Human Resource Management in the Nonprofit Sector

Human Resource Management in the Nonprofit Sector

Passion, Purpose and Professionalism

New Horizons in Management series

Edited by Ronald J. Burke and Cary L. Cooper

This impressive book assembles the latest research findings and thinking on the management of voluntary/nonprofit sector organizations and the effective utilization of both paid staff and volunteers. The authors expertly look into the challenges faced by this sector and the growing role that it plays in society. They review HRM in the voluntary sector and discuss the challenges of bringing about best practices, as well as suggesting how to improve leadership of voluntary/nonprofit organizations.

Chapter 7: Nonprofit brands and brand management

Nathalie Laidler-Kylander

Subjects: business and management, human resource management, organisational behaviour, public management, politics and public policy, public administration and management, public policy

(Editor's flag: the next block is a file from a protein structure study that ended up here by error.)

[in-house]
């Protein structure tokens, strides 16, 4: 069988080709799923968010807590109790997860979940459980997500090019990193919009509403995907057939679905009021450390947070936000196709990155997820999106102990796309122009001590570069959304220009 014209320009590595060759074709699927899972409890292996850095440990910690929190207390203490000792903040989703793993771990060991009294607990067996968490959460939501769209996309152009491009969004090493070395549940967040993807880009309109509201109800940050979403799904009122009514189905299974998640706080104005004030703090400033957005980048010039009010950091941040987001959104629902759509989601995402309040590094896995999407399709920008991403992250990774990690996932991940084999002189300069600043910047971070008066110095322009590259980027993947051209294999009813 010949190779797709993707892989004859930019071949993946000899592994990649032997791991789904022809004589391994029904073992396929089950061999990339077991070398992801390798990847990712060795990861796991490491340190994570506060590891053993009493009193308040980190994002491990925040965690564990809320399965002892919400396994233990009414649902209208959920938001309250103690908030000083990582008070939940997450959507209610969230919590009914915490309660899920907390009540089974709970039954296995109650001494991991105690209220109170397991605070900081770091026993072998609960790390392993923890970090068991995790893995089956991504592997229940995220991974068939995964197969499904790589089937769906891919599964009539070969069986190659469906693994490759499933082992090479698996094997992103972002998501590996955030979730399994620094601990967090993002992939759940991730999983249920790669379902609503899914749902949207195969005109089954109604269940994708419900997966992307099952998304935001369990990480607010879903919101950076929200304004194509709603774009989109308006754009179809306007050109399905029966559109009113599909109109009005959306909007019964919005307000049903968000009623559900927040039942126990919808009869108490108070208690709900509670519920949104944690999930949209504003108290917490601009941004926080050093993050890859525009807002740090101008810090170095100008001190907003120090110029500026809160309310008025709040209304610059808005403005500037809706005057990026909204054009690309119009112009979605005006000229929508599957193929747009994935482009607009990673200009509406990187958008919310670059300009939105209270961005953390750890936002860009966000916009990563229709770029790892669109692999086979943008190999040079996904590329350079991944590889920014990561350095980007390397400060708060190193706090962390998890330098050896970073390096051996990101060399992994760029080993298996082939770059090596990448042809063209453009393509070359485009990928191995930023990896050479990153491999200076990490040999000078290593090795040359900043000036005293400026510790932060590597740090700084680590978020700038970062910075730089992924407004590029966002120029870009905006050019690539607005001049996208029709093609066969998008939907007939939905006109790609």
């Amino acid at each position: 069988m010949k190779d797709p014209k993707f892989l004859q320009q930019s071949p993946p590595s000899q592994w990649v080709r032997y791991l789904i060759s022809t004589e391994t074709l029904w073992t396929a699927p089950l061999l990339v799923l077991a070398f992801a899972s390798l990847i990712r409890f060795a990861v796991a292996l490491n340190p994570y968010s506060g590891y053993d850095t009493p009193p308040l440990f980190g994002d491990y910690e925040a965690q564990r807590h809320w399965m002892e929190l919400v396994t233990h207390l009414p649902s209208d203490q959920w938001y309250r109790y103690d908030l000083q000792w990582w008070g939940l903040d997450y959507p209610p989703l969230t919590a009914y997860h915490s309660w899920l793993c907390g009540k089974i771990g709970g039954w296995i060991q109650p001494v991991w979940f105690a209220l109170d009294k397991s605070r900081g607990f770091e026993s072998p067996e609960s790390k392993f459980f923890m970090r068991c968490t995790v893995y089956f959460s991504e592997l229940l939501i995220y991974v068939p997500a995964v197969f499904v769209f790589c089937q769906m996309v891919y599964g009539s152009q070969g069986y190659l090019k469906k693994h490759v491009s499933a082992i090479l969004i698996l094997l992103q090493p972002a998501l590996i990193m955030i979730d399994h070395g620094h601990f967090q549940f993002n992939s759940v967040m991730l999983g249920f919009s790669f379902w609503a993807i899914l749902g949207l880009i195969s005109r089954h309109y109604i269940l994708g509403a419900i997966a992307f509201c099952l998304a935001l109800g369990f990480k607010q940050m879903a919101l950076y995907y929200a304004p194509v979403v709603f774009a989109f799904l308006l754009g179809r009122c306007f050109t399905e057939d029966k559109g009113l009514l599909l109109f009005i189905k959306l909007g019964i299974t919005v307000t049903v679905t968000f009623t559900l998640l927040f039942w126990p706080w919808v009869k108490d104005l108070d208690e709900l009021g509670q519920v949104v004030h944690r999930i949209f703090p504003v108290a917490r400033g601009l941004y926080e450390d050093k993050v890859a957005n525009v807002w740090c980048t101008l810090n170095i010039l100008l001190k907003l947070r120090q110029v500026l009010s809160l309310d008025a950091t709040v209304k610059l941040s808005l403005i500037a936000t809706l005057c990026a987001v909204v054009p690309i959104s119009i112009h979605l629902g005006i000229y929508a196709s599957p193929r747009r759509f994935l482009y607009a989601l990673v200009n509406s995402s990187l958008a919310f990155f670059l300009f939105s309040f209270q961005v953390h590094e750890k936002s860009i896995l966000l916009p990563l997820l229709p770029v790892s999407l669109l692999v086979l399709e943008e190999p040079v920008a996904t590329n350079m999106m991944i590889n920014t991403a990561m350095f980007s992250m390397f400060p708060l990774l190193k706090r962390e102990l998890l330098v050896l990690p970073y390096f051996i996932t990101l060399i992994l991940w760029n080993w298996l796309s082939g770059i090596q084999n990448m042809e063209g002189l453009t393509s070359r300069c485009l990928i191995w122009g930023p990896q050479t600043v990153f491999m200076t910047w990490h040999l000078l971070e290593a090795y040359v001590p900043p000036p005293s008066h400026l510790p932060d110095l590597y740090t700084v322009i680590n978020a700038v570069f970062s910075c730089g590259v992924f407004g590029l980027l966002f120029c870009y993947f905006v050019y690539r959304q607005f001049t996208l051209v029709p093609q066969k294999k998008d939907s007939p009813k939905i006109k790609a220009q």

Global nonprofit brands have been described as the world’s new ‘super brands’ (Wootliff & Deri, 2001). They command unprecedented levels of trust, and their brand valuations are on a par with major international corporations (Laidler-Kylanderet al., 2007). The 2009 Edelman Trust Barometer reveals that nonprofits command greater trust than business, government, and media in all the regions surveyed, except for Asia Pacific: ‘Around the world, nonprofits are the only institutions trusted by more than 50% of informed publics’ (Edelman PR, 2009). Many nonprofits have become familiar brand names in households around the world and nonprofits have also become the darlings of brand consultants seeking to address, and sometimes fix, their corporate clients’ reputational needs through corporate social responsibility. Cross-sector alliances and co-branding initiatives with nonprofits are often viewed as strategic options that generate positive brand image spillovers and enhance brand equity of large firms (Hoeffler & Keller, 2002; Lafferty, 2009; Eisingerich & Rubera, 2010). While Judd (2004) and others have argued that nonprofits need strong brands just as much as corporations, relatively little work exists pertaining to nonprofit branding and brand management (cf. Laidler-Kylander & Simonin, 2009; Laidler-Kylander et al., 2007).

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